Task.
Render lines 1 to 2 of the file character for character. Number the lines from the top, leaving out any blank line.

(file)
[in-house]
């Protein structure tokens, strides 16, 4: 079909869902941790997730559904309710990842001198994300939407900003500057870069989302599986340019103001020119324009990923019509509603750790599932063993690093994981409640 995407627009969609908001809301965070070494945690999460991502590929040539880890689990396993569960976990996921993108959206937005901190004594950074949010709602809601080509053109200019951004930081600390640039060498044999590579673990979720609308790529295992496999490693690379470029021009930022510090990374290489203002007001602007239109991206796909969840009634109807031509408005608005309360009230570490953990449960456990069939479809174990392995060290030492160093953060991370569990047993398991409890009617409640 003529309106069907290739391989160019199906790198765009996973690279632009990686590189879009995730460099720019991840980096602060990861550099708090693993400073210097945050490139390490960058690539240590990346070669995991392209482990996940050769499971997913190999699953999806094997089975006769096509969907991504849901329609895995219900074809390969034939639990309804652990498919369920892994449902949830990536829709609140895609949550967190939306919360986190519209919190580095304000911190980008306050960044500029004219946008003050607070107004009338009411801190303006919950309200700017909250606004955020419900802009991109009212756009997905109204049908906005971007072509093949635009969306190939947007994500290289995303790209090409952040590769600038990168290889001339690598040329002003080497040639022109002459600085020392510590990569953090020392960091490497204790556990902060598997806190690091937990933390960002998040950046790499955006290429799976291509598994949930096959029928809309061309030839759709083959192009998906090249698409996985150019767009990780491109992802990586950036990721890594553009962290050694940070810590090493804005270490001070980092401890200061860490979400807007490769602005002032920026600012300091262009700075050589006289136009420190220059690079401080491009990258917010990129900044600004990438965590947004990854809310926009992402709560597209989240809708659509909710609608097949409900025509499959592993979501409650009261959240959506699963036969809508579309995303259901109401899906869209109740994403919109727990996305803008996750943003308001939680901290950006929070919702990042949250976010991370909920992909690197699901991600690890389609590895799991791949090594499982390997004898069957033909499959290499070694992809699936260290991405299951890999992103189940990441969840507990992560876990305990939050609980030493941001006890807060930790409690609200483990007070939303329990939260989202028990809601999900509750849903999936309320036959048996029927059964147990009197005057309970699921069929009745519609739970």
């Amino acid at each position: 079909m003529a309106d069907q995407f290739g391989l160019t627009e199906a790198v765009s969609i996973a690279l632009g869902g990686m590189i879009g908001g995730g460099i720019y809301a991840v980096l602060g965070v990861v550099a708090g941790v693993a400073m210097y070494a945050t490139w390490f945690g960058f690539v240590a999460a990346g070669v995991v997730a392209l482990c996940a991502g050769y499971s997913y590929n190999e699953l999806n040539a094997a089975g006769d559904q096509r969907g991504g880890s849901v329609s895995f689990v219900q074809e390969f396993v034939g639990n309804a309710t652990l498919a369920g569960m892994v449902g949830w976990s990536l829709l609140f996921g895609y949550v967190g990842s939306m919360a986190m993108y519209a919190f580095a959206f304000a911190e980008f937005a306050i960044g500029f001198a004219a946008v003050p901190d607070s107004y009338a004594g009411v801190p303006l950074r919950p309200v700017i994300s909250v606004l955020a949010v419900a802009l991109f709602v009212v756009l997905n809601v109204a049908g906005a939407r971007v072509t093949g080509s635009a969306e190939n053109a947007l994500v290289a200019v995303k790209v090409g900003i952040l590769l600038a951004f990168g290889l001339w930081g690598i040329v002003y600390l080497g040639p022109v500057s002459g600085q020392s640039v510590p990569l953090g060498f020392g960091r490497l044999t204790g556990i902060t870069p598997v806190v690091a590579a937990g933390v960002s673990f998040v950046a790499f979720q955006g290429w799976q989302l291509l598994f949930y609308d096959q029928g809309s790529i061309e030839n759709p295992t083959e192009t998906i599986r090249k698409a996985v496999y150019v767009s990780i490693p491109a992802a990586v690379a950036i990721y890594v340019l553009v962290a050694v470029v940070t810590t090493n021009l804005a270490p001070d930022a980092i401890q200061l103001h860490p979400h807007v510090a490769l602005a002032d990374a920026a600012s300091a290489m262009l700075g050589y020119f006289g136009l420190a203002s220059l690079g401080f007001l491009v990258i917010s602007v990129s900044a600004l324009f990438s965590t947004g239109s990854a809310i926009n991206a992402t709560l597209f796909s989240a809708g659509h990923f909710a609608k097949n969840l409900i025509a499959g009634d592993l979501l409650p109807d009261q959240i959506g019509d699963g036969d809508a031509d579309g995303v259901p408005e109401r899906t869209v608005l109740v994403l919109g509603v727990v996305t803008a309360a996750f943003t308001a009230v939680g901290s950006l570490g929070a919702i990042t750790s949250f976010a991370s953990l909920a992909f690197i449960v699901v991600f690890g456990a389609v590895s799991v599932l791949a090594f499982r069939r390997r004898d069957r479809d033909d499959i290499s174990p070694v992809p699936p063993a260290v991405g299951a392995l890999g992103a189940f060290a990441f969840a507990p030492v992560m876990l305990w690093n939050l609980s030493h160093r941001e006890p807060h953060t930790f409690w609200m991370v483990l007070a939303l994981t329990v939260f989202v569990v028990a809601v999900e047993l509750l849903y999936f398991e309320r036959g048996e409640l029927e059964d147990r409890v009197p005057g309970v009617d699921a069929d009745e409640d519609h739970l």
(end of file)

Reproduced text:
[in-house]
């Protein structure tokens, strides 16, 4: 079909869902941790997730559904309710990842001198994300939407900003500057870069989302599986340019103001020119324009990923019509509603750790599932063993690093994981409640 995407627009969609908001809301965070070494945690999460991502590929040539880890689990396993569960976990996921993108959206937005901190004594950074949010709602809601080509053109200019951004930081600390640039060498044999590579673990979720609308790529295992496999490693690379470029021009930022510090990374290489203002007001602007239109991206796909969840009634109807031509408005608005309360009230570490953990449960456990069939479809174990392995060290030492160093953060991370569990047993398991409890009617409640 003529309106069907290739391989160019199906790198765009996973690279632009990686590189879009995730460099720019991840980096602060990861550099708090693993400073210097945050490139390490960058690539240590990346070669995991392209482990996940050769499971997913190999699953999806094997089975006769096509969907991504849901329609895995219900074809390969034939639990309804652990498919369920892994449902949830990536829709609140895609949550967190939306919360986190519209919190580095304000911190980008306050960044500029004219946008003050607070107004009338009411801190303006919950309200700017909250606004955020419900802009991109009212756009997905109204049908906005971007072509093949635009969306190939947007994500290289995303790209090409952040590769600038990168290889001339690598040329002003080497040639022109002459600085020392510590990569953090020392960091490497204790556990902060598997806190690091937990933390960002998040950046790499955006290429799976291509598994949930096959029928809309061309030839759709083959192009998906090249698409996985150019767009990780491109992802990586950036990721890594553009962290050694940070810590090493804005270490001070980092401890200061860490979400807007490769602005002032920026600012300091262009700075050589006289136009420190220059690079401080491009990258917010990129900044600004990438965590947004990854809310926009992402709560597209989240809708659509909710609608097949409900025509499959592993979501409650009261959240959506699963036969809508579309995303259901109401899906869209109740994403919109727990996305803008996750943003308001939680901290950006929070919702990042949250976010991370909920992909690197699901991600690890389609590895799991791949090594499982390997004898069957033909499959290499070694992809699936260290991405299951890999992103189940990441969840507990992560876990305990939050609980030493941001006890807060930790409690609200483990007070939303329990939260989202028990809601999900509750849903999936309320036959048996029927059964147990009197005057309970699921069929009745519609739970």